Game changer of 3-D printing: Dentistry is a trendsetter
COLOGNE, Germany: New treatment modalities, new forms of teamwork, new business models—when it comes to 3-D printing, dentistry is one of the pioneers. According to a recent analysis, the global market for 3-D printing products will grow by an annual average of between 13 and 23 per cent to reach a total volume of €22.6 billion by 2030. Regarding medical technology in particular, the volume will grow to €5.59 billion by 2030.
According to experts, this development will occur in two phases: until 2020, there will be a prevailing focus on the reinvention of already existing products; after that, the focus will turn to the development of innovative materials and optimised printing processes. The printing of frames through laser-assisted processes is already established, whereas new dental frames made of plastic materials are being developed. According to market analysts, however, the possibilities regarding orthodontic appliances, prostheses, crowns, bridges, aligners and models are most promising. In terms of prophylaxis, an individualised 3-D printed dental floss holder is considered to be among the most advanced developments.
When it comes to communication, real-time images have already proven themselves. In this context, a digitally modelled smile of a patient serves as the basis for a 3-D printed silicone model. Furthermore, a robot has already successfully implanted two 3-D printed teeth into a patient. Apart from that, in order to reconstruct the original form of a patient’s jaw after oral tumour removal, it is already possible to scan the defect and manufacture a template by means of 3-D printing. This template then guides the extraction of a bone block from a different area of the body (for instance, the fibula), which is subsequently transplanted into the oral cavity.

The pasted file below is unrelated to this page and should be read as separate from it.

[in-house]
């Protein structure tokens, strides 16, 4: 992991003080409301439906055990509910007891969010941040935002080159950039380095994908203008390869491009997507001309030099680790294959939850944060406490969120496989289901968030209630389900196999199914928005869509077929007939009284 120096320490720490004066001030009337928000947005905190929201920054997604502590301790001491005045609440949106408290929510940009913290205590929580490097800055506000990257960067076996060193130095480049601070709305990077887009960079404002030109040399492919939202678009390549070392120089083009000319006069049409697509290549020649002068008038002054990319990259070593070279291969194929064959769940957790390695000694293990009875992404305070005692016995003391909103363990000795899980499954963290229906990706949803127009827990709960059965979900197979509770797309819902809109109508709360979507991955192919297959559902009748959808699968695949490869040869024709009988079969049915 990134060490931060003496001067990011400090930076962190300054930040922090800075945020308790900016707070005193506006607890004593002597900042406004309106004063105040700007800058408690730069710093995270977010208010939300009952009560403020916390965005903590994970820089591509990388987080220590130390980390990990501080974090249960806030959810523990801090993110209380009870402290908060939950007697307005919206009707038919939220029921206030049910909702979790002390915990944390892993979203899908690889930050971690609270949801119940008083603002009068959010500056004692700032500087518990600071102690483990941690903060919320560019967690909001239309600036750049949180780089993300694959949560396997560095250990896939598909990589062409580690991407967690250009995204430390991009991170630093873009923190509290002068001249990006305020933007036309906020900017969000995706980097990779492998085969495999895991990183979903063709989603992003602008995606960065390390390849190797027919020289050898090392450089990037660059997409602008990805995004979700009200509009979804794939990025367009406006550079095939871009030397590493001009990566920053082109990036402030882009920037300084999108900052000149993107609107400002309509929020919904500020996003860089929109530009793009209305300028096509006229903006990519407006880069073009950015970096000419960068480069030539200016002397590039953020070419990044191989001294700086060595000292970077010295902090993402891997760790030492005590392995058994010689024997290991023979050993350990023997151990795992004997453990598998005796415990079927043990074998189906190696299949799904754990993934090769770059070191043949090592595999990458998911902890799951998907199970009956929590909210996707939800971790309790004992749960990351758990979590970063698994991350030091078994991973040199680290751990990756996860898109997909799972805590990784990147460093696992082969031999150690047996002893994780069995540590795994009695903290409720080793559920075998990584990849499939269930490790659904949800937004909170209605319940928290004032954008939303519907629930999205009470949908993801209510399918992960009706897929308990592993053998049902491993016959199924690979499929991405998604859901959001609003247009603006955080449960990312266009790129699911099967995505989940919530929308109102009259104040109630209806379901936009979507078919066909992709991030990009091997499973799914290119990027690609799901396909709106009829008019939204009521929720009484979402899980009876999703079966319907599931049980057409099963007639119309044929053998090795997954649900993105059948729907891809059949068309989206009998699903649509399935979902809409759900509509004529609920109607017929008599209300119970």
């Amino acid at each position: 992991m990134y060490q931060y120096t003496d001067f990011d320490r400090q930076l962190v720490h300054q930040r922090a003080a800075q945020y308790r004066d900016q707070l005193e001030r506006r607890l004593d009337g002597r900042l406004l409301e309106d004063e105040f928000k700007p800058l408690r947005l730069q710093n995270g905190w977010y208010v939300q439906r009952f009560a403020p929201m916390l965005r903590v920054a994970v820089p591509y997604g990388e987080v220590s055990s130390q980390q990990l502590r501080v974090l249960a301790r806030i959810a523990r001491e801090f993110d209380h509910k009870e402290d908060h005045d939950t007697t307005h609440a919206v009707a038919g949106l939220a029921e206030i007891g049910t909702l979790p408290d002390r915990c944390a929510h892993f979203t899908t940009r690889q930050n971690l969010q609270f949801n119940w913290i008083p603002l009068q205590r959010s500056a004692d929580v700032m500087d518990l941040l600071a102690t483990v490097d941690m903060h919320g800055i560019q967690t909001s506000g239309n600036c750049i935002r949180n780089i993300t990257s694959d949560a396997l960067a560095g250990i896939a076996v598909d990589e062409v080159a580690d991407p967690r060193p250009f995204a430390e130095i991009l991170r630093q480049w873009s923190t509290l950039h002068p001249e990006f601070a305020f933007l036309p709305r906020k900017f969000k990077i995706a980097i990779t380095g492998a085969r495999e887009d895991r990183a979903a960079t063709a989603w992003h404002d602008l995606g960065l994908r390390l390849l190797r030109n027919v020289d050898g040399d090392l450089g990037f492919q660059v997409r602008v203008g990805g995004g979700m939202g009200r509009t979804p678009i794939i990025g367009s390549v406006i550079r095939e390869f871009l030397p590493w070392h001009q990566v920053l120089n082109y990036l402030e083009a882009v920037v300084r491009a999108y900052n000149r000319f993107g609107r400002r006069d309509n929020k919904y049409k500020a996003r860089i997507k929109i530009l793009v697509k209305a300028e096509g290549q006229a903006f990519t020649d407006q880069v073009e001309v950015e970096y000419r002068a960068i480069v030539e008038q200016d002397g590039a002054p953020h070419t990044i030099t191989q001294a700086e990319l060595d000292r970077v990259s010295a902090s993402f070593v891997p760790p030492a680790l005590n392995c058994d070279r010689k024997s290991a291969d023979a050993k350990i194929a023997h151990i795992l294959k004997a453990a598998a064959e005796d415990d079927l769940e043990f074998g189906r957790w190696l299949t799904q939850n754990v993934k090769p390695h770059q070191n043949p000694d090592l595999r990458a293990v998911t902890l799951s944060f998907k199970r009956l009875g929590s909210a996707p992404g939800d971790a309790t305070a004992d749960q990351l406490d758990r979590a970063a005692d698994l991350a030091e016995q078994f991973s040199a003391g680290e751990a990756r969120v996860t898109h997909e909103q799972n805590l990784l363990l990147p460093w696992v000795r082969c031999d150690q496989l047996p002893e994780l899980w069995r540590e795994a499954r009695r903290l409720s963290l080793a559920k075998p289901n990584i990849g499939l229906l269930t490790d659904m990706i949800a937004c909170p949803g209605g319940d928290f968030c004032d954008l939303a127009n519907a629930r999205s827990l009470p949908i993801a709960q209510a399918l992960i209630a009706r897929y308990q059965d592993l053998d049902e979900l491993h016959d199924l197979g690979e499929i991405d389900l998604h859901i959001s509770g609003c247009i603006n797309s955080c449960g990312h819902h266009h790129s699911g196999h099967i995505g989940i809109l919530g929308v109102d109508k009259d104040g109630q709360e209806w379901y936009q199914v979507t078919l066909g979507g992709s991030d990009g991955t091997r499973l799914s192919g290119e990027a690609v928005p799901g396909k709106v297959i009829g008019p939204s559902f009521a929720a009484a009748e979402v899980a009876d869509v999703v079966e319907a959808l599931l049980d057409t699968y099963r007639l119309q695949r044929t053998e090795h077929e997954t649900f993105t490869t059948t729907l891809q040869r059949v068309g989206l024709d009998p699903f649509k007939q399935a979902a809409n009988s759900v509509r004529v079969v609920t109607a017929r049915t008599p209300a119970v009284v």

Today, there are a wide range of different processes. These include stereolithography, which is ideal for manufacturing surgical guides owing to its precision down to the lower double-digit micrometre range. There is also the digital light processing technique, which is characterised by its high speed: owing to a one-time exposure instead of a moving laser beam, each layer of the object polymerises almost instantly. Apart from that, the Polyjet process, which closely resembles the functionalities of an office printer, can achieve extremely high precision. Within the context of both plastic and metal printing, there is the selective laser melting technique, the selective laser sintering technique and LaserCUSING.
"...many great things have already been achieved..."
At IDS 2019, the entire spectrum of these processes will be on display with a view to their already existing clinical applications. In this regard, the exhibitors will be happy to elaborate on the properties of printable materials, software solutions and services, which are tailored to the needs of dental practices and laboratories.
“Within the field of 3-D printing technologies, many great things have already been achieved that were not yet foreseeable to their full extent some years ago. It is now clear that 3-D printing is going to significantly change digital workfl ows in the long run,” said Mark Stephen Pace, Chairman of the Board of the Association of the German Dental Industry, ahead of IDS 2019. “Constant developments in the field result in new clinical, technological and economic possibilities, which in turn lead to innovative business models. There is no better place than IDS 2019 to comprehensively experience the resultant possibilities for one’s own dental practice or laboratory.”